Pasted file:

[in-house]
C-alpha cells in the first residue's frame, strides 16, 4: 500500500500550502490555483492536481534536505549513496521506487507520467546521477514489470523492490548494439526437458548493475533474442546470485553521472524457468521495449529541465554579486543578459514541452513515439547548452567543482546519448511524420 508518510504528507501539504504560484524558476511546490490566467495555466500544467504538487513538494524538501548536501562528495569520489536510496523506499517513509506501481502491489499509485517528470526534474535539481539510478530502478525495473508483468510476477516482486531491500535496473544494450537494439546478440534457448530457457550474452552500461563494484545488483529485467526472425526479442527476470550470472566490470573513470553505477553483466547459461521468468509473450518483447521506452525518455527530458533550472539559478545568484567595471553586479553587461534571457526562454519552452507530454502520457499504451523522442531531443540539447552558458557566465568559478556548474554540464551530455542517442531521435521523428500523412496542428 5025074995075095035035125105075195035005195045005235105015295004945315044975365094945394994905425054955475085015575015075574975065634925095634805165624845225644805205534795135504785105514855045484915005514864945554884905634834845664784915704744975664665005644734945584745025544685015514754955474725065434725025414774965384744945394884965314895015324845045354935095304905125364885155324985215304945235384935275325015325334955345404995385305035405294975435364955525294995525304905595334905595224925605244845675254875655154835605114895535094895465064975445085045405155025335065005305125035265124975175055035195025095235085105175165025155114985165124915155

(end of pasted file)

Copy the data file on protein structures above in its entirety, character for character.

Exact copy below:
[in-house]
C-alpha cells in the first residue's frame, strides 16, 4: 500500500500550502490555483492536481534536505549513496521506487507520467546521477514489470523492490548494439526437458548493475533474442546470485553521472524457468521495449529541465554579486543578459514541452513515439547548452567543482546519448511524420 508518510504528507501539504504560484524558476511546490490566467495555466500544467504538487513538494524538501548536501562528495569520489536510496523506499517513509506501481502491489499509485517528470526534474535539481539510478530502478525495473508483468510476477516482486531491500535496473544494450537494439546478440534457448530457457550474452552500461563494484545488483529485467526472425526479442527476470550470472566490470573513470553505477553483466547459461521468468509473450518483447521506452525518455527530458533550472539559478545568484567595471553586479553587461534571457526562454519552452507530454502520457499504451523522442531531443540539447552558458557566465568559478556548474554540464551530455542517442531521435521523428500523412496542428 5025074995075095035035125105075195035005195045005235105015295004945315044975365094945394994905425054955475085015575015075574975065634925095634805165624845225644805205534795135504785105514855045484915005514864945554884905634834845664784915704744975664665005644734945584745025544685015514754955474725065434725025414774965384744945394884965314895015324845045354935095304905125364885155324985215304945235384935275325015325334955345404995385305035405294975435364955525294995525304905595334905595224925605244845675254875655154835605114895535094895465064975445085045405155025335065005305125035265124975175055035195025095235085105175165025155114985165124915155